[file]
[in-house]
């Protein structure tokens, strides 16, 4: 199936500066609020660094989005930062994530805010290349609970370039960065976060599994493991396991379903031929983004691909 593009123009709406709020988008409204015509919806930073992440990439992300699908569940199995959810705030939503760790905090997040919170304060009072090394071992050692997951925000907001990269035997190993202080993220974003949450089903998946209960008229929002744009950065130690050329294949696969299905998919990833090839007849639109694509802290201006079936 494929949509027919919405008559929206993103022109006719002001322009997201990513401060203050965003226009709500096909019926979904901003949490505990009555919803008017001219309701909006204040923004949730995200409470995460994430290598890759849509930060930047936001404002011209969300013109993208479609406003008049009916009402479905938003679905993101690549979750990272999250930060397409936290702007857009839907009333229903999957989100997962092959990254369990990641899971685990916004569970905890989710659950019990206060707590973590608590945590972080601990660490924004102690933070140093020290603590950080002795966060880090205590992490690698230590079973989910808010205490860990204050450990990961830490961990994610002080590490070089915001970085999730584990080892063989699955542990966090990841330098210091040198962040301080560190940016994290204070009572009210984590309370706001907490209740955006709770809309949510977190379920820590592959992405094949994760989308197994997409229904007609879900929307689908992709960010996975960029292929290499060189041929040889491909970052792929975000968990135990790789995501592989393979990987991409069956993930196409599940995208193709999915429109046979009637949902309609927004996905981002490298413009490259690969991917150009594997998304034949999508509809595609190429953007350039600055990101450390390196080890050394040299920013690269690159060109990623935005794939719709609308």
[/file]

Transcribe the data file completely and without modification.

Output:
[in-house]
């Protein structure tokens, strides 16, 4: 199936500066609020660094989005930062994530805010290349609970370039960065976060599994493991396991379903031929983004691909 593009123009709406709020988008409204015509919806930073992440990439992300699908569940199995959810705030939503760790905090997040919170304060009072090394071992050692997951925000907001990269035997190993202080993220974003949450089903998946209960008229929002744009950065130690050329294949696969299905998919990833090839007849639109694509802290201006079936 494929949509027919919405008559929206993103022109006719002001322009997201990513401060203050965003226009709500096909019926979904901003949490505990009555919803008017001219309701909006204040923004949730995200409470995460994430290598890759849509930060930047936001404002011209969300013109993208479609406003008049009916009402479905938003679905993101690549979750990272999250930060397409936290702007857009839907009333229903999957989100997962092959990254369990990641899971685990916004569970905890989710659950019990206060707590973590608590945590972080601990660490924004102690933070140093020290603590950080002795966060880090205590992490690698230590079973989910808010205490860990204050450990990961830490961990994610002080590490070089915001970085999730584990080892063989699955542990966090990841330098210091040198962040301080560190940016994290204070009572009210984590309370706001907490209740955006709770809309949510977190379920820590592959992405094949994760989308197994997409229904007609879900929307689908992709960010996975960029292929290499060189041929040889491909970052792929975000968990135990790789995501592989393979990987991409069956993930196409599940995208193709999915429109046979009637949902309609927004996905981002490298413009490259690969991917150009594997998304034949999508509809595609190429953007350039600055990101450390390196080890050394040299920013690269690159060109990623935005794939719709609308």